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The 46 member Asian Football Confederation (AFC) is the governing body of football in Asia, excluding Cyprusmarker and Israelmarker, and (since 2006) including Australia.

The AFC was founded on 8 May 1954 in Manilamarker, Philippinesmarker, and is one of FIFAmarker's six continental confederations. (Nations with both European and Asian territory, such as Turkeymarker, Kazakhstanmarker, Azerbaijanmarker, Armeniamarker, Georgiamarker, and Russiamarker, are instead covered by UEFA; Cyprusmarker and Israelmarker, which lie entirely in Asia, are also UEFA members.) The main headquarters is located in Bukit Jalil, Kuala Lumpurmarker, Malaysiamarker. The current president is Mohammed Bin Hammam of Qatarmarker.

AFC competitions

The AFC runs the Asian Cup, a competition for the national football teams of Asia held every four years, as well as the Asian World Cup Qualifying Tournament and the AFC Challenge Cup.It also runs the Asian Olympics Qualifying Tournament.The AFC also runs three levels of annual international club competitions. The most prestigious (and oldest of the current AFC club competitions) is the AFC Champions League tournament, based on the UEFA Champions League, formed in 2002/03 with the amalgamation of the Asian Champions Cup and the Asian Cup Winners Cup. (An Asian Super Cup competition between the winners of these two major tournaments ended with the birth of the AFC Champions League.) The other competitions branched off this in 2004 when the 'Vision Asia' blueprint for development was launched. This led to the top fourteen AFC nations, the 'mature nations', sending their best teams to the AFC Champions League. The next 14 nations, the 'developing nations' qualify to send their teams to the AFC Cup.

The rest of the AFC-affiliated countries, the 'emerging nations' send their teams to the AFC President's Cup. The teams which qualify from each country are usually the champions and the cup winners. Currently there is no promotion and relegation between the different levels of nations.

The AFC is going to revamp 22 leagues in Asia, 10 of them by 2009-2012. This is due to the poor performance / absence of Asian teams in the 2006 World Cup. The reforms include: increasing transparency, increase competitiveness, improving training facilities and forcing the leagues to have a system of relegation and promotion.

The 10 leagues marked for reform are: Australia, Japan, China, South Korea, Singapore, India, Iran, United Arab Emirates, Saudi Arabia and Qatar. The proposal would mark a radical change in Australia, where professional leagues in all sports are organised on a model of franchised teams and closed league membership, a system most commonly identified with North America.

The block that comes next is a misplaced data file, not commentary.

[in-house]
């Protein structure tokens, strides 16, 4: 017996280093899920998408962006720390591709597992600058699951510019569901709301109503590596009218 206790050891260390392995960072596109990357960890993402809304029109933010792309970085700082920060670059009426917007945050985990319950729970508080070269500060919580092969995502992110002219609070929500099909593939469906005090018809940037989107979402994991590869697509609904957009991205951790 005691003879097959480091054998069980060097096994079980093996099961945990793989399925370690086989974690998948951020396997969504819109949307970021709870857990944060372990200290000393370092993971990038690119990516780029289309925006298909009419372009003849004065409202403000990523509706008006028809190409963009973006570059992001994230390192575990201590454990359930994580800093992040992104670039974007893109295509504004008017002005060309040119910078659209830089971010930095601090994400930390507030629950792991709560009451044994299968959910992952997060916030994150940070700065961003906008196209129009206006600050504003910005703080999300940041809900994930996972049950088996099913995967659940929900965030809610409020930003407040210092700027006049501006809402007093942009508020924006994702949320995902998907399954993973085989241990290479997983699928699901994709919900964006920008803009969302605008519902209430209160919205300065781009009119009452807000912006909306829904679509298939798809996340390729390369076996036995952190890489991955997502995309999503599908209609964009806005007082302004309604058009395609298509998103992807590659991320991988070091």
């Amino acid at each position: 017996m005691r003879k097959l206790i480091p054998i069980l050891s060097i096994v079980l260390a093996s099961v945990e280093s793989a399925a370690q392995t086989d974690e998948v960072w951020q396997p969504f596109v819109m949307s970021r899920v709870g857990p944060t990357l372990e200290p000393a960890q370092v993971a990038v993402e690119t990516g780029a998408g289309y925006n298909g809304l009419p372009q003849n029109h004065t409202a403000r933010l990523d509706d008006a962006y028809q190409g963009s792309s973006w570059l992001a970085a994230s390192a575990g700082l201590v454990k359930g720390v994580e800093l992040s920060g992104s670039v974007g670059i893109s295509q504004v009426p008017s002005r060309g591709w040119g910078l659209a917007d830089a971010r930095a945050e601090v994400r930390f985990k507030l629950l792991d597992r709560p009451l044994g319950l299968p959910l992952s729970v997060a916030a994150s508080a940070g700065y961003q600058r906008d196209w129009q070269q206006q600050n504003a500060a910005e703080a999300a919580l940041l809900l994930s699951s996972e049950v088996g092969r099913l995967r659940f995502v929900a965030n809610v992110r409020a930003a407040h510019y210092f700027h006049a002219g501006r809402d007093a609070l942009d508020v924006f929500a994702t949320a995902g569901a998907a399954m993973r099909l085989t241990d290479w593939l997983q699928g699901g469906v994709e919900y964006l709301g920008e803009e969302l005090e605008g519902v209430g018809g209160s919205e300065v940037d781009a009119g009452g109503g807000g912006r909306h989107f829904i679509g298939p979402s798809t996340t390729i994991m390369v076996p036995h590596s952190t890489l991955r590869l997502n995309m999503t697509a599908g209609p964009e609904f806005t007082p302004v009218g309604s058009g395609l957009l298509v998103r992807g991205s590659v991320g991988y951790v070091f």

There are 12 AFC Nations that play in the UAFA organised Arab Nations Cup. These nations are Bahrain, Iraq, Jordan, Kuwait, Lebanon, Qatar, Oman, Palestine, Saudi Arabia, Syria, United Arab Emirates and Yemen.

Women's football in Asia

The Asian Ladies Football Confederation (ALFC) is the section of the AFC who manage women's football in Asia. The group was independently founded in April 1968 in a meeting involving Taiwanmarker, Hong Kongmarker, Malaysiamarker and Singaporemarker. In 1986 the ALFC merged with the AFC. The Asian Ladies Football Confederation helped organise the AFC Women's Asian Cup, first held in 1975, as well as the AFC's AFC U-19 Women's Championship and the AFC U-17 Women's Championship.

Regions

The AFC is split into four regions. Below shows how the national teams of Asia are split up by region (but are not necessarily part of their regional football federation). As a rule, because of cultural restrictions, only the ASEAN and East Asian regions field equivalent women's teams.

ASEAN Football Federation

  • (invite)


East Asian Football Federation

  • (Taiwan)
  • (provisional)


West Asian Football Federation



Central and South Asian Football Federation

AFC & SAFF Members

AFC & CAFF Members

Competitions

AFC tournaments

Regional tournaments



AFC Countries Members National League Ranking

P National League Grades
1 J. League Grade A
2 K-League Grade B
3 Chinese Super League Grade B
4 Saudi Professional League Grade B
5 UAE Football League Grade B
6 A-League Grade B
7 Iran Pro League Grade B
8 Indonesian Super League Grade B
9 Uzbek League Grade C
10 Qatar Stars League Grade C
11 S. League Grade C
12 Thai Premier League Grade C
13 I-League Grade C
14 V-League Grade C
15 Pakistan Premier League Grade C
16 Syrian Premier League Grade C
17 Jordan League Grade D
18 Kuwaiti Premier League Grade D
19 Super League Malaysia Grade D
20 Hong Kong First Division League Grade D
21 Omani League Grade D
22 Bahraini Premier League Grade D
23 Turkmenistan Higher League Grade D
East Asia
West Asia


Awards

Asian Footballer of the Year

The Asian Footballer of the Year award is presented to the best football player from Asia. Officially awarded since 1994. The official name is Asian Football Confederation's Sanyo Player of the Year Award. Prior to 1994 it was awarded on an unofficial basis. The winners from 1988 to 1991 were chosen by IFFHS.



Year Footballer Nation Club
1988 Ahmed Radhi Al-Rasheed
1989 Kim Joo-Sung Daewoo Royals
1990 Kim Joo-Sung Daewoo Royals
1991 Kim Joo-Sung Daewoo Royals
1992
No award
1993 Kazuyoshi Miura Verdy Kawasaki
1994 Saeed Owairan Al-Shabab